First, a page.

It is as well that I had no time to look at the speedometer of the McLaren 570S GT4 racing car as, lap after lap, I hit the compression at the bottom of Spa-Francorchamps' Eau Rouge corner.
Because if I had, I’d have discovered that I was turning into perhaps the most feared and fabled turn in all of motor racing at exactly 144mph. And then I’d have needed to park up, get out and lie down. If you’re interested, the McLaren also does 135mph at the exit of Pouhon and 140mph at the apex of Blanchimont. If you’re on it at all, your average speed for an entire lap is well over 100mph.
It wasn’t always like that. When, three days earlier, I reported to Spa-Francorchamps to take part in the first round of the first-ever McLaren one-make race series, it was with something of a spring in my step.
I knew the circuit, having done a six-hour race here in a 50-something- year-old Ford Falcon for more years than I care to count.
The 570S is just about my favourite car on sale and the idea of one with racing suspension, brakes and aero, and thick, slick race tyres seemed too good to be true. What’s more, I’d been allocated my own driver coach for the weekend – Benny Simonsen, who has a victory in the Spa 24 Hours to his name.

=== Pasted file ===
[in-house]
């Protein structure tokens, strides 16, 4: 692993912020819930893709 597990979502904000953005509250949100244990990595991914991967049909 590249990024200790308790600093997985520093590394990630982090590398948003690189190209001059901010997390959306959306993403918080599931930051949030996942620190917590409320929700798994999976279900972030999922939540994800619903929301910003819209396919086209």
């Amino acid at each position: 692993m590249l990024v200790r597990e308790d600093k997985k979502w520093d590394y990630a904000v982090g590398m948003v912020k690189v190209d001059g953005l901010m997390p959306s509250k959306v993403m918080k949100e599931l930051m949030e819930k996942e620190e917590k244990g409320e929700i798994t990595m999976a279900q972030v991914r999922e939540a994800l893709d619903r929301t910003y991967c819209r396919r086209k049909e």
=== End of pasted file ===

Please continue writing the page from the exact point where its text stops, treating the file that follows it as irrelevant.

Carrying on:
Even Bruno Senna was floating around, at the disposal of the dozen wealthy drivers taking part. Okay, 11 wealthy drivers. And me. How wealthy? Well, if you want to do the entire six-round series on some of Europe’s finest circuits, the all-inclusive package costs £162,000, and that’s in your own race car that McLaren will fettle and transport for you. If you don’t have a car, McLaren will be happy to hire you a 570S for one, more or all of the rounds.
The only other thing you need, save wads of disposable, is an International ‘D’ grade competition licence, which means you’ve already done a reasonable amount of racing. In racing terms, I’d be amazed ifI were not the most experienced driver in the field. And, as it turned out to my horror, by far the slowest in practice. Yes, everyone else had driven the car lots, but still. Slowest? I needed help. I needed Benny. And then I entered a world I knew existed but had never visited before. A world of in-car cameras, digital displays and line after line of spidery data traces crawling across computer screens.